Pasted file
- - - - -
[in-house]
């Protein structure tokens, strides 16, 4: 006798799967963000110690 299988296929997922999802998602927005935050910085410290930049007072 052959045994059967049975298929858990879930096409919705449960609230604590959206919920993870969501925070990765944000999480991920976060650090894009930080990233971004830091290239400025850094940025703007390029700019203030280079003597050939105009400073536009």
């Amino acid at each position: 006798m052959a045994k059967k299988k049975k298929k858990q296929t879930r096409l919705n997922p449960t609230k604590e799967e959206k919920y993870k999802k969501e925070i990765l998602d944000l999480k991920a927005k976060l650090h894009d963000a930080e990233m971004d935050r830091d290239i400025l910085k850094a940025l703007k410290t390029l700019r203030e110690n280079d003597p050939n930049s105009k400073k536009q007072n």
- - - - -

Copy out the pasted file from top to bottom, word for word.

[in-house]
């Protein structure tokens, strides 16, 4: 006798799967963000110690 299988296929997922999802998602927005935050910085410290930049007072 052959045994059967049975298929858990879930096409919705449960609230604590959206919920993870969501925070990765944000999480991920976060650090894009930080990233971004830091290239400025850094940025703007390029700019203030280079003597050939105009400073536009």
């Amino acid at each position: 006798m052959a045994k059967k299988k049975k298929k858990q296929t879930r096409l919705n997922p449960t609230k604590e799967e959206k919920y993870k999802k969501e925070i990765l998602d944000l999480k991920a927005k976060l650090h894009d963000a930080e990233m971004d935050r830091d290239i400025l910085k850094a940025l703007k410290t390029l700019r203030e110690n280079d003597p050939n930049s105009k400073k536009q007072n």